Guyanese officials say its forests are nevertheless at risk in the near future without intervention. The country’s economy is growing quickly, as is global demand for the commodities that could be extracted from its rainforests. Guyana is also reaping a windfall from oil discoveries off its coast that are now being pumped by Exxon Mobil and Hess.

“Guyana’s forests offer opportunities for a wide range of goods and services, and development opportunities for opening up areas for industry and manufacturing,” said Pradeepa Bholanath, who oversees climate policy at Guyana’s Ministry of Natural Resources.

Guyana’s credits have been calculated by Architecture for REDD+ Transactions, a program run by the U.S. nonprofit Winrock International. The program’s methodology allows countries like Guyana that have had little deforestation in the past to issue credits against a predicted future level of deforestation under a formula devised by Winrock.

Winrock and other advocates of the methodology say the money allows much-needed climate finance to flow to rain-forested countries, even if they haven’t experienced past deforestation. Guyana has already received more than $100 million in its deal with Hess. Officials say that money is reaching tribes that live in the rainforests and being used nationally for forest preservation and renewable energy projects.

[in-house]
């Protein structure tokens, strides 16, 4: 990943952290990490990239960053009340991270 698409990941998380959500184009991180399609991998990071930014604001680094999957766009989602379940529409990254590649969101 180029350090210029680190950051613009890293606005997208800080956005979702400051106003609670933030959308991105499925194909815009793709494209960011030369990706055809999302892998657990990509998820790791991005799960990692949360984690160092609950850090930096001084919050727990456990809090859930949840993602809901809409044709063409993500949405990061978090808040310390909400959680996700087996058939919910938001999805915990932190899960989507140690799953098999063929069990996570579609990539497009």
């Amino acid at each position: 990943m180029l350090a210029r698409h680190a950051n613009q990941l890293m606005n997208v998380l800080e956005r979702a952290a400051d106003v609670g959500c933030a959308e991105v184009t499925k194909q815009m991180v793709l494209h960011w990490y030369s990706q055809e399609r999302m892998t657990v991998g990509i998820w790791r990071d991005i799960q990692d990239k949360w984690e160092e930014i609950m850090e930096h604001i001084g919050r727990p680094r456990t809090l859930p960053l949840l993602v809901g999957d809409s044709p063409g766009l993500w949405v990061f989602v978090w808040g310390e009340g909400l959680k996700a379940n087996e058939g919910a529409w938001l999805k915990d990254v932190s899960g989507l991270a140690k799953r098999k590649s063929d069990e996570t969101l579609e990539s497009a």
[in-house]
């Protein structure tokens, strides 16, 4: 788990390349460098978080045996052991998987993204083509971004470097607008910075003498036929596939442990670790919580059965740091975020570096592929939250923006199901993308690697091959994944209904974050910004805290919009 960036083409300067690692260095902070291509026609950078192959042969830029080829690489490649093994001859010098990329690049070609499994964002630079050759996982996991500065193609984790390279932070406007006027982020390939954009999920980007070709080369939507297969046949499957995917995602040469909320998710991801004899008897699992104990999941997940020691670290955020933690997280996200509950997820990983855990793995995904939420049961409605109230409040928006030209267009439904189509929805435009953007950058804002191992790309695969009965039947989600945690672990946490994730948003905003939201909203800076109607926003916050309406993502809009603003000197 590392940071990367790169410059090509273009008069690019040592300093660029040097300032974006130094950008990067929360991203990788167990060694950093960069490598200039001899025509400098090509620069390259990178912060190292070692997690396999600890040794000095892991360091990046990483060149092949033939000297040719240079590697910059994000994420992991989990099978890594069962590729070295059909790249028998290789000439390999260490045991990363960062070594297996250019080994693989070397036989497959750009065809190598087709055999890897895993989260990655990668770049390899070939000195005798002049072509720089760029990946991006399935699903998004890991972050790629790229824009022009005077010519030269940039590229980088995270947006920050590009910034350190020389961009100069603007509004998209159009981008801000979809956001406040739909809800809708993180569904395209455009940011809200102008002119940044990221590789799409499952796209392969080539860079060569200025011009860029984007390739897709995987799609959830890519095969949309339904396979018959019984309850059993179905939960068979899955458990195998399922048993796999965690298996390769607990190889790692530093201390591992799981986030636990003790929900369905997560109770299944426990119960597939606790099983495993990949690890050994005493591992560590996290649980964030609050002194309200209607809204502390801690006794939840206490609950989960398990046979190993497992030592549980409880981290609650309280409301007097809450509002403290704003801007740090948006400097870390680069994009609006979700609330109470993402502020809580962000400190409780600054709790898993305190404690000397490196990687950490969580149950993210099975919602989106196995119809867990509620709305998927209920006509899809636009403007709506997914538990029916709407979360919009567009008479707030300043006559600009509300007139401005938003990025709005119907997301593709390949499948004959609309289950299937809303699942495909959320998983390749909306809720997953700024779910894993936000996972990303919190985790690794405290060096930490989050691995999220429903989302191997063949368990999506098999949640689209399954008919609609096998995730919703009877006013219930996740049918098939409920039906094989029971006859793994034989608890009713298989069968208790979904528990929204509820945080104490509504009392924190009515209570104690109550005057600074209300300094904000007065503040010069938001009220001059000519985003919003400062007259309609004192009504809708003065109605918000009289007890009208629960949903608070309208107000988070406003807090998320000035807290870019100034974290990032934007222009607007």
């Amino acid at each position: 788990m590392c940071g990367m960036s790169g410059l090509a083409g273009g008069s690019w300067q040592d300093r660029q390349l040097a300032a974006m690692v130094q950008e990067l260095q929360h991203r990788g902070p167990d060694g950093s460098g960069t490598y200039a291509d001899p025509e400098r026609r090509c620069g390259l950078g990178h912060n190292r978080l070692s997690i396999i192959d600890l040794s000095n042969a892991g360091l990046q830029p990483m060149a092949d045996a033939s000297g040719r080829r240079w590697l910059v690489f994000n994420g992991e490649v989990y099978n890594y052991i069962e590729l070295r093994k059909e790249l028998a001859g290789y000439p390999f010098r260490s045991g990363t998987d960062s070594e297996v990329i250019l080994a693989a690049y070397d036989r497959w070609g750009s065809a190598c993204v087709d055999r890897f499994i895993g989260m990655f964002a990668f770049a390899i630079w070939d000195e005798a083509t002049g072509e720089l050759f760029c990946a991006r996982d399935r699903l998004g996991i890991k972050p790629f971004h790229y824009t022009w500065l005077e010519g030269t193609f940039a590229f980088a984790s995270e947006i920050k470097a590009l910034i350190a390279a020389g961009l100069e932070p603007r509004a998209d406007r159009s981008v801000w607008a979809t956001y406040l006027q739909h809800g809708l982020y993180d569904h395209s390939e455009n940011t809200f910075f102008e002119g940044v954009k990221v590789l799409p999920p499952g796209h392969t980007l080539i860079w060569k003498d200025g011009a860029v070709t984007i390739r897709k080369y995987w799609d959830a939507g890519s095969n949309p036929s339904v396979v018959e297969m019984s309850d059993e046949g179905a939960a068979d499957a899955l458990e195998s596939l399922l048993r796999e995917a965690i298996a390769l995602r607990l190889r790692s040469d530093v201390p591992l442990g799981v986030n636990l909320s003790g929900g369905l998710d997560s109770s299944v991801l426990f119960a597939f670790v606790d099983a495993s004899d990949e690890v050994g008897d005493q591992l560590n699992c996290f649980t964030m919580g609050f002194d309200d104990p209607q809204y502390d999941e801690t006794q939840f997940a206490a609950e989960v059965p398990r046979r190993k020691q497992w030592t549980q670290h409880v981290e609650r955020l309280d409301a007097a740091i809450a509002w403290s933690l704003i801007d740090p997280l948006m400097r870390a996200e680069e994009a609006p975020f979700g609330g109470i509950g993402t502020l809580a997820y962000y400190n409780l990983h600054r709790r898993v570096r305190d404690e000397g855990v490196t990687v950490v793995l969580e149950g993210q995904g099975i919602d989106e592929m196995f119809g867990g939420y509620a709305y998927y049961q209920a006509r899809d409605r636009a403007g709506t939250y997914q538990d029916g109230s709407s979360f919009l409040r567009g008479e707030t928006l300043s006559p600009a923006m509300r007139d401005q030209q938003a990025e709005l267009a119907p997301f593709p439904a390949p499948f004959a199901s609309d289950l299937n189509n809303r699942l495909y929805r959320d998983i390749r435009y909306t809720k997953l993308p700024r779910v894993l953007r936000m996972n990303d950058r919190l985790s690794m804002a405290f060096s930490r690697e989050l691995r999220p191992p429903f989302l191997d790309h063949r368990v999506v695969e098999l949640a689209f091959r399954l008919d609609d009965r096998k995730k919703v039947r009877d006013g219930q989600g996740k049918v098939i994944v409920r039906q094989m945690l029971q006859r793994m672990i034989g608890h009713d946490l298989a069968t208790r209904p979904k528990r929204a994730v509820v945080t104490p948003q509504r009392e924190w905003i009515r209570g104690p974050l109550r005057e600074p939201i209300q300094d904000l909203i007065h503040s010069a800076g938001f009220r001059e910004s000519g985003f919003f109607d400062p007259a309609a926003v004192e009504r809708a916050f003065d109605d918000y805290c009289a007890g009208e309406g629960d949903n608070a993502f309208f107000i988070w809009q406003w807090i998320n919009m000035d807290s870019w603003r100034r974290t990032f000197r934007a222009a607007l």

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Companies Say Push to Decarbonise Comes From Their Own Boards

Call to cut corporate carbon footprints is loudest from inside organizations, outweighing demand from customers and regulators, survey finds

By YUSUF KHAN
Sun, Mar 3, 2024 2 min

The pressure on companies to cut their carbon footprint is coming more from within the organisations themselves than from customers and regulators, according to a new report.

Three-quarters of business leaders from across the Group of 20 nations said the push to invest in renewable energy is being driven mainly by their own corporate boards, with 77% of U.S. business leaders saying the pressure was extreme or significant, according to a new survey conducted by law firm Ashurst.